In this New Year we continue our commitment and passion to use the Mental Health Ministries website and our Spotlights to help provide resources to address the stigma of mental illness in our faith communities. This issue of our e-Spotlight lifts up a number of books, websites and articles that address some of the issues surrounding faith/spirituality and mental health. Mental Health Ministries also posts timely resources on our Facebook page.
We always welcome your contribution of resources and programs addressing faith and spirituality that would be of interest to our national (and international) readers.
The Substance Abuse & Mental Health Services Administration (SAMHSA) has a new resource, Promoting Emotional Health and Preventing Suicide: A Toolkit for Senior Centers. It offers strategies senior centers can use to integrate suicide prevention into activities that support the well-being of older adults. It also describes activities that increase protective factors and explains how to recognize the warning signs of suicide. Available at no cost on the SAMHSA website.
“10 Things Faith Community Leaders Can Do to Make the World a Better Place for People with Mental Illnesses” is a one-page summary published by the Interfaith Network on Mental Illness. It is available on the Mental Health Ministries website under Articles and on the INMI Google Docs page.
Millions of people struggle with mental illness. Depression and bipolar disorders are particularly prevalent, affecting many people over the course of their lifetimes. Yet effective treatments for these illnesses lag behind treatments for other major illnesses, like heart disease and even cancer. The stigma attached to mental illness is also very problematic, because it keeps those who suffer from seeking medical help, talking to friends and family, and getting support from others with the same conditions.
MoodNetwork, a patient-powered online research network for people with depression and bipolar disorder, is working to erase the stigma of mental illness and to find better, more effective treatments. A key goal of MoodNetwork is to educate people about these conditions and create a community of understanding, learning, and caring. Through online forums, blogs, and surveys, participants can share their experiences, and help others–including doctors and researchers–learn what it's like to live with these conditions, which treatments and therapies work and which don't, and how being open about mental illness is the first step in reducing its stigma.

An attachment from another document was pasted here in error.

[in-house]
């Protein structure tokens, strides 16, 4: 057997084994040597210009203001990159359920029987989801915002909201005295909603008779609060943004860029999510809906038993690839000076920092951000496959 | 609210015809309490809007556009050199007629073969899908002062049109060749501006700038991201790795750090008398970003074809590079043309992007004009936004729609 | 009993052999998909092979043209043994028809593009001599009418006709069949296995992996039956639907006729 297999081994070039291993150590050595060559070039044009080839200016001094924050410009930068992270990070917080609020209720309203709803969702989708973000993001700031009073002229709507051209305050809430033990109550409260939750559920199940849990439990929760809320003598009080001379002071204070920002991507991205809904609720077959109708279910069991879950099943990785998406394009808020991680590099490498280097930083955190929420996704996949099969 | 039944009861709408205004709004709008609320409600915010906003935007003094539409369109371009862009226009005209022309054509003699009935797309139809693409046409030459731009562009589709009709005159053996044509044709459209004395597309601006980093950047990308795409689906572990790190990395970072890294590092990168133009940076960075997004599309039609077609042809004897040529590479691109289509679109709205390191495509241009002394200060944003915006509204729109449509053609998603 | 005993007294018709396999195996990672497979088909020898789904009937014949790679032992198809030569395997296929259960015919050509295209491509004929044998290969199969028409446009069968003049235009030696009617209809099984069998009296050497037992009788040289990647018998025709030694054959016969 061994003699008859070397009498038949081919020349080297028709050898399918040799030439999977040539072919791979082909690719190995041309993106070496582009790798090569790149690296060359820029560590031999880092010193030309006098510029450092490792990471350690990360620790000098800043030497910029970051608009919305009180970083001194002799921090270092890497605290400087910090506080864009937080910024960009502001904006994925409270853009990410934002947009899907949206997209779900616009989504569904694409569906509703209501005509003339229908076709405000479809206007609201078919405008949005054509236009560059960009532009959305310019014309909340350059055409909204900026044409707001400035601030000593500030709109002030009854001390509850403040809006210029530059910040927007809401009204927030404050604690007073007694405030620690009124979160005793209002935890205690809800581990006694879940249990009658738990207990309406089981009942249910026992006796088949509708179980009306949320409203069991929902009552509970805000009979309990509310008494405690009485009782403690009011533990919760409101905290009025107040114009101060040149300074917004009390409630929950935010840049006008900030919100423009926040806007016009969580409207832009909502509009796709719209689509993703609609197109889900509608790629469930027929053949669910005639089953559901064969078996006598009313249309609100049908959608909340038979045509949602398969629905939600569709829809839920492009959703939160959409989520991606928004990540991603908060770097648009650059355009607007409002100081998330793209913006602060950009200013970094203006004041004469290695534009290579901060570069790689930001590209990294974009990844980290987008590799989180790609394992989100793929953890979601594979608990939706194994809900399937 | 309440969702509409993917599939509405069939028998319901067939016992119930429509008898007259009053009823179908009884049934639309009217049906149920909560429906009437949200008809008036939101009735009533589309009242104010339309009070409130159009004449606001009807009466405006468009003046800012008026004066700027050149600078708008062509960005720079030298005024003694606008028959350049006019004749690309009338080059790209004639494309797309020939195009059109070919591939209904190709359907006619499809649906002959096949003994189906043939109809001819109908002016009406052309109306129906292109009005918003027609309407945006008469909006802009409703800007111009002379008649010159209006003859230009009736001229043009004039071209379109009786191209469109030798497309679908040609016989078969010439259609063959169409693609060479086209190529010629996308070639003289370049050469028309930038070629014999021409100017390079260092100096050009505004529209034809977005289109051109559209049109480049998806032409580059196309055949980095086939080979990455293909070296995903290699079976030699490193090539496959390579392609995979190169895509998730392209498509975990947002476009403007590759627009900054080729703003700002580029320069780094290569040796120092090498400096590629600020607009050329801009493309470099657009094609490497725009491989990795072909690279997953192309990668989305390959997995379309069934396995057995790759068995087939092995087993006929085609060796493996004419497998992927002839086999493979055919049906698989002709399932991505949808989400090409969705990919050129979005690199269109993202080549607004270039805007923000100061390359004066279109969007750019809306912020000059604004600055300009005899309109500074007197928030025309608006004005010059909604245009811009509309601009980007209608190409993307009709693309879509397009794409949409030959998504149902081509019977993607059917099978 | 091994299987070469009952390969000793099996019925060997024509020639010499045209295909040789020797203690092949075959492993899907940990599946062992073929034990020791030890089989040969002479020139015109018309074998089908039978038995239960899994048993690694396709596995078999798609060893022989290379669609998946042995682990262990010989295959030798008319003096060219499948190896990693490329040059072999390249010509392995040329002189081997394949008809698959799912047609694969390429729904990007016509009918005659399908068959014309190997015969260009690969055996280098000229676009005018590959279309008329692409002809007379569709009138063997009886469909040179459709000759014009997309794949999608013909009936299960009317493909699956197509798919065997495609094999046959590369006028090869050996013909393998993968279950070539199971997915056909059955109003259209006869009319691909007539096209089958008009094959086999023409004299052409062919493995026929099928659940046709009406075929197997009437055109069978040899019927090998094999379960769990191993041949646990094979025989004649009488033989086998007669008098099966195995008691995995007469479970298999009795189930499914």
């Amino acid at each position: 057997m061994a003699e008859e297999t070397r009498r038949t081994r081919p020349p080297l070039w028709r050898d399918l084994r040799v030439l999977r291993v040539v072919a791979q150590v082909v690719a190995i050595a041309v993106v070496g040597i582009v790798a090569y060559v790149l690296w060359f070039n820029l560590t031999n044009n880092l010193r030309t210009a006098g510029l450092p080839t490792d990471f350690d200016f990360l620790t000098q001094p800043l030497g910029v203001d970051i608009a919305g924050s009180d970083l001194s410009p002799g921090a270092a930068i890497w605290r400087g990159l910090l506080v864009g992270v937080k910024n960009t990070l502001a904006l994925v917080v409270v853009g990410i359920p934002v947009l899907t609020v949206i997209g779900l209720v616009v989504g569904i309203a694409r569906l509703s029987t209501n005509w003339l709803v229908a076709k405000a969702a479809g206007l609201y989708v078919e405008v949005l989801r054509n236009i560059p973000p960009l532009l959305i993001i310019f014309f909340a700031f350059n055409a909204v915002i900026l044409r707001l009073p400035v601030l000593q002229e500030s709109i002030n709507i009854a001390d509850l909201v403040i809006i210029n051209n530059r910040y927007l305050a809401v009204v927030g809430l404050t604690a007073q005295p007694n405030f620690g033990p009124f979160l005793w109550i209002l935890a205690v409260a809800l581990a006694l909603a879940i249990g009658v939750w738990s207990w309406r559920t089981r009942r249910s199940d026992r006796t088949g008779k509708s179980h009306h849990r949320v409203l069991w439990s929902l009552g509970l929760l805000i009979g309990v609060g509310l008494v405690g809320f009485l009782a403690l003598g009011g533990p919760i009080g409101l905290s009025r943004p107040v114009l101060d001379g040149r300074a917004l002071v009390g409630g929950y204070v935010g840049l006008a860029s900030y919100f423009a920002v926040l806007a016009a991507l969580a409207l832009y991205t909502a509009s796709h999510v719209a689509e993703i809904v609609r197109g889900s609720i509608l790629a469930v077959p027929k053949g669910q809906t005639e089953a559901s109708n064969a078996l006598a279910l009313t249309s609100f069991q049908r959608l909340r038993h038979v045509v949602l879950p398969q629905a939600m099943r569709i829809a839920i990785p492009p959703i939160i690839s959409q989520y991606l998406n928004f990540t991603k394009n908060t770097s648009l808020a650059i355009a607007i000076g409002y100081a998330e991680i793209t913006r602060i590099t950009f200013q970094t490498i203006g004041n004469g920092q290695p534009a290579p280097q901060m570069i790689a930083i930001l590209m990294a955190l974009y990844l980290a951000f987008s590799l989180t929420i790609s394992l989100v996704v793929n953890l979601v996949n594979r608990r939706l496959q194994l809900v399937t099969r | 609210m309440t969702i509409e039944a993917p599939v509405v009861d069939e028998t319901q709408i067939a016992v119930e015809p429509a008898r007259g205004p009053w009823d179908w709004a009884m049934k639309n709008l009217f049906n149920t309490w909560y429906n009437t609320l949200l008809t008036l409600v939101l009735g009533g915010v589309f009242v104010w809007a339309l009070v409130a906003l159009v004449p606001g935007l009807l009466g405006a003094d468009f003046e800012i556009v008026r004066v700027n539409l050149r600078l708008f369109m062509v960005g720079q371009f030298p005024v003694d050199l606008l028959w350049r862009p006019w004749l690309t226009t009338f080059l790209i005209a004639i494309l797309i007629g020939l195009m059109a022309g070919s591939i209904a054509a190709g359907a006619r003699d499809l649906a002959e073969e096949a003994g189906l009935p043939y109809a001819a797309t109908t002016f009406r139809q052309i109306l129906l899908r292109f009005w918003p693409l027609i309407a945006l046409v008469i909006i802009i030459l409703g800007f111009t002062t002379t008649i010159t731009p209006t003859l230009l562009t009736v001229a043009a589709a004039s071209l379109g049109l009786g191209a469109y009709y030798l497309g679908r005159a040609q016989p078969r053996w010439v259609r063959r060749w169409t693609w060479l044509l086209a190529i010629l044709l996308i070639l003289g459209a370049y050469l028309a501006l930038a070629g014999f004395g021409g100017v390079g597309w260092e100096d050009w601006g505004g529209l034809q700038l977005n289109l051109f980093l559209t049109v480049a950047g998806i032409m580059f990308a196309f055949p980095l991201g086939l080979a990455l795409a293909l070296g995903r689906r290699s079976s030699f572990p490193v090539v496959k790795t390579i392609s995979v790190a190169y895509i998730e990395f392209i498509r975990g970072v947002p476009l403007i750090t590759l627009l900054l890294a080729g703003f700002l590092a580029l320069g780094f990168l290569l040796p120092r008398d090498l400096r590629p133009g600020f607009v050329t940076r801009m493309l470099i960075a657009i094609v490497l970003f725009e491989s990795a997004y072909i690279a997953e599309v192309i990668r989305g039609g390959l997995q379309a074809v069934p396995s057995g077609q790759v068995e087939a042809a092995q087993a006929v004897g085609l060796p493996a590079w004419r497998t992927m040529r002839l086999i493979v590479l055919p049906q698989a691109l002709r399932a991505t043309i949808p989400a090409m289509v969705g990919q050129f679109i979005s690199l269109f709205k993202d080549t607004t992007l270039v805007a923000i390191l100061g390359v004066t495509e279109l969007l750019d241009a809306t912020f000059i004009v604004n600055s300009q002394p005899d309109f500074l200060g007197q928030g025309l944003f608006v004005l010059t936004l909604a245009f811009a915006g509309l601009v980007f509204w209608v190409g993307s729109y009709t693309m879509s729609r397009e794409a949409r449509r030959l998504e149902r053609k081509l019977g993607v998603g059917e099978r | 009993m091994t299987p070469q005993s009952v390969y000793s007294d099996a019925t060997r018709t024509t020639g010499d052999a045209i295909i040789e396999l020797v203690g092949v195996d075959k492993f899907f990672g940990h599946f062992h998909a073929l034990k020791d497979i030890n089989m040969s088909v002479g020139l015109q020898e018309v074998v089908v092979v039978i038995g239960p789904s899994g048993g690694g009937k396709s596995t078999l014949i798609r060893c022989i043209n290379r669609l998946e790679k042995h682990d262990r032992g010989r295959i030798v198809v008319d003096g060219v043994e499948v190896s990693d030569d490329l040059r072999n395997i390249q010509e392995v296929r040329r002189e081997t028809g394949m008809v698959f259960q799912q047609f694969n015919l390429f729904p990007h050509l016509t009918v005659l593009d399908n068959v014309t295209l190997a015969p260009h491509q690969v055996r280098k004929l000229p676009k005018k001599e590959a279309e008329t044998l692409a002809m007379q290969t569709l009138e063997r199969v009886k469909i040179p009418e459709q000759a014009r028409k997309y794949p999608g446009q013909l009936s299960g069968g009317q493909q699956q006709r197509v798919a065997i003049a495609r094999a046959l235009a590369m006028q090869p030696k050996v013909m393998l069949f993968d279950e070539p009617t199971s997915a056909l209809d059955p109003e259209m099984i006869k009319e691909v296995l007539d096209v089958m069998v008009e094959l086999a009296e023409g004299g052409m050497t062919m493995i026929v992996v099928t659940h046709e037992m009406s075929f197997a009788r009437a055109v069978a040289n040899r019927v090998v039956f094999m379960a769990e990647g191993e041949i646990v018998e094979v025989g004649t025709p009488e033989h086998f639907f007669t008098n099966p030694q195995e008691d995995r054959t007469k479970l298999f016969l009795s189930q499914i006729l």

“As part of this effort, MoodNetwork is committed to exploring and sharing how alternative and under-utilized approaches can help people who live with mental illness, in particular faith-based practices like meditation, prayer, and spirituality. We need to hear from people with mood disorders who have found help and solace through faith and spirituality, so that they, in turn, can help others. We also want to reach out to the larger faith communities so that we can work together to help those with mental health conditions feel better and less stigmatized in their families, communities and places of employment.”
For more information go to www.moodnetwork.org
The Mental Health and Faith Community Partnership is a collaboration between psychiatrists and clergy aimed at fostering a dialogue between two fields, reducing stigma, and accounting for medical and spiritual dimensions as people seek care. The convening organizations are APA, the APA Foundation and the Interfaith Disability Advocacy Coalition, a program of the American Association of People with Disabilities.
The partnership provides an opportunity for psychiatrists and the mental health community to learn from spiritual leaders, to whom people often turn in times of mental distress. At the same time it provides an opportunity to improve understanding of the best science and evidence based treatment for psychiatric illnesses among faith leaders and those in the faith community.
Some resources available include, Mental Health: A Guide for Faith Leaders, a guide provides information to help faith leaders work with members of their congregations and their families who are facing mental health challenges. There is also a Quick Resource Guide that is a companion resource. Resources available at the APA.